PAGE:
The role of fire-return interval and season of burn in snag dynamics in a south Florida slash pine forest

Fire Ecology
By: , and 



Standing dead trees, or snags, are an important habitat element for many animal species. In many ecosystems, fire is a primary driver of snag population dynamics because it can both create and consume snags. The objective of this study was to examine how variation in two key components of the fire regime—fire-return interval and season of burn—affected population dynamics of snags. Using a factorial design, we exposed 1 ha plots, located within larger burn units in a south Florida slash pine (Pinus elliottii var. densa Little and Dorman) forest, to prescribed fire applied at two intervals (approximately 3-year intervals vs. approximately 6-year intervals) and during two seasons (wet season vs. dry season) over a 12- to 13-year period. We found no consistent effect of fire season or frequency on the density of lightly to moderately decayed or heavily decayed snags, suggesting that variation in these elements of the fire regime at the scale we considered is relatively unimportant in the dynamics of snag populations. However, our confidence in these findings is limited by small sample sizes, potentially confounding effects of unmeasured variation in fire behavior and effects (e.g., intensity, severity, synergy with drought cycles) and wide variation in responses within a treatment level. The generalizing of our findings is also limited by the narrow range of treatment levels considered. Future experiments incorporating a wider range of fire regimes and directly quantifying fire intensity would prove useful in identifying more clearly the role of fire in shaping the dynamics of snag populations.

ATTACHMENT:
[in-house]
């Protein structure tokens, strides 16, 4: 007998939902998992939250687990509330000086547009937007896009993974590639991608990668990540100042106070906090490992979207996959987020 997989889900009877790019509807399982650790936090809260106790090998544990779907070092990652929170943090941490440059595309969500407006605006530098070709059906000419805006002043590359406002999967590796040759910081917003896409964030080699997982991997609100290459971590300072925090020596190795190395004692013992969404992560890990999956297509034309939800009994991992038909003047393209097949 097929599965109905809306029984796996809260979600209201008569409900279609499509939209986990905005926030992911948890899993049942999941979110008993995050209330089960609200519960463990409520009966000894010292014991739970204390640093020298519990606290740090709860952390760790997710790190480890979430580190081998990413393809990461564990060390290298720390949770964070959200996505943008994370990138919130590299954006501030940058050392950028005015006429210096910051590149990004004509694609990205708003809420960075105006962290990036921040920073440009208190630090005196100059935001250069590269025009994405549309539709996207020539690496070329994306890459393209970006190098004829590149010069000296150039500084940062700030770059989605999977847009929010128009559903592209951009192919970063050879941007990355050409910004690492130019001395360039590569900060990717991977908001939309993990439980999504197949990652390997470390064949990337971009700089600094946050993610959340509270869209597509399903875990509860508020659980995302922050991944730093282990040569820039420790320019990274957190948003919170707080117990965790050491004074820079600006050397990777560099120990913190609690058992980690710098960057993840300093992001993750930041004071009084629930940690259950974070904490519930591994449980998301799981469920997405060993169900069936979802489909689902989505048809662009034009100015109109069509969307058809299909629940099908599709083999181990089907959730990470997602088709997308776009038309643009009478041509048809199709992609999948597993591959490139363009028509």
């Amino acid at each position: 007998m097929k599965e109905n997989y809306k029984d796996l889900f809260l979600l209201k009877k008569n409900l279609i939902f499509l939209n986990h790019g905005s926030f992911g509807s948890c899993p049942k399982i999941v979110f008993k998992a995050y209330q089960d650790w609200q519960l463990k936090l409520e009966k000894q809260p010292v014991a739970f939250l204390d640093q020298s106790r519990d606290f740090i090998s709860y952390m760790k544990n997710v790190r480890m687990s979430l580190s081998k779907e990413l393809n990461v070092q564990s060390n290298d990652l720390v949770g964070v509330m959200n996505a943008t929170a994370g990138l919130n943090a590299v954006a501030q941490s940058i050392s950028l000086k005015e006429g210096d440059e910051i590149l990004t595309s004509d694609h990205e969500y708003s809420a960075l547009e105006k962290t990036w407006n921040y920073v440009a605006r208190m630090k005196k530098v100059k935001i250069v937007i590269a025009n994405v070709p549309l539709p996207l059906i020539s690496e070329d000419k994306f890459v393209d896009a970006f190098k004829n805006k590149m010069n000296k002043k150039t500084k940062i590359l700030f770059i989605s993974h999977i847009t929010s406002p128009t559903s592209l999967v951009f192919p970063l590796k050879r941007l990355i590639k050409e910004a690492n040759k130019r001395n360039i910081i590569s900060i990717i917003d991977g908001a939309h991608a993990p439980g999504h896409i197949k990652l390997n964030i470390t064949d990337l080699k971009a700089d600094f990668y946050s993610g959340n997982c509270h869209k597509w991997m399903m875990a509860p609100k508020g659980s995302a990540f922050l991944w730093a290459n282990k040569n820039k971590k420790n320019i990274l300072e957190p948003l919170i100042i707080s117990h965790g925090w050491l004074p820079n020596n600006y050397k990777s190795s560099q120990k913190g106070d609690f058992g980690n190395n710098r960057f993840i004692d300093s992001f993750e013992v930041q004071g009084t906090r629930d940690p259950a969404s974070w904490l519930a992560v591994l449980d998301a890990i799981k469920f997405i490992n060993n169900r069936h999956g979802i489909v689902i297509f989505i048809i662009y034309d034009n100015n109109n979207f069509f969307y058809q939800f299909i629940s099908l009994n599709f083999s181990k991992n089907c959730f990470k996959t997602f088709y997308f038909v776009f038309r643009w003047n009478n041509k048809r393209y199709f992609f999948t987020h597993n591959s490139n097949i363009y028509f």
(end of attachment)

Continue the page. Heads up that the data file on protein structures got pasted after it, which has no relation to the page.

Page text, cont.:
Study Area

Publication type Article
Publication Subtype Journal Article
Title The role of fire-return interval and season of burn in snag dynamics in a south Florida slash pine forest
Series title Fire Ecology
DOI 10.4996/fireecology.0803018
Volume 8
Issue 3
Year Published 2012
Language English
Publisher Association Fire Ecology
Contributing office(s) Southeast Ecological Science Center
Description 14 p.
Larger Work Type Article
Larger Work Subtype Journal Article
Larger Work Title Fire Ecology
First page 18
Last page 31
Country United States
State Florida
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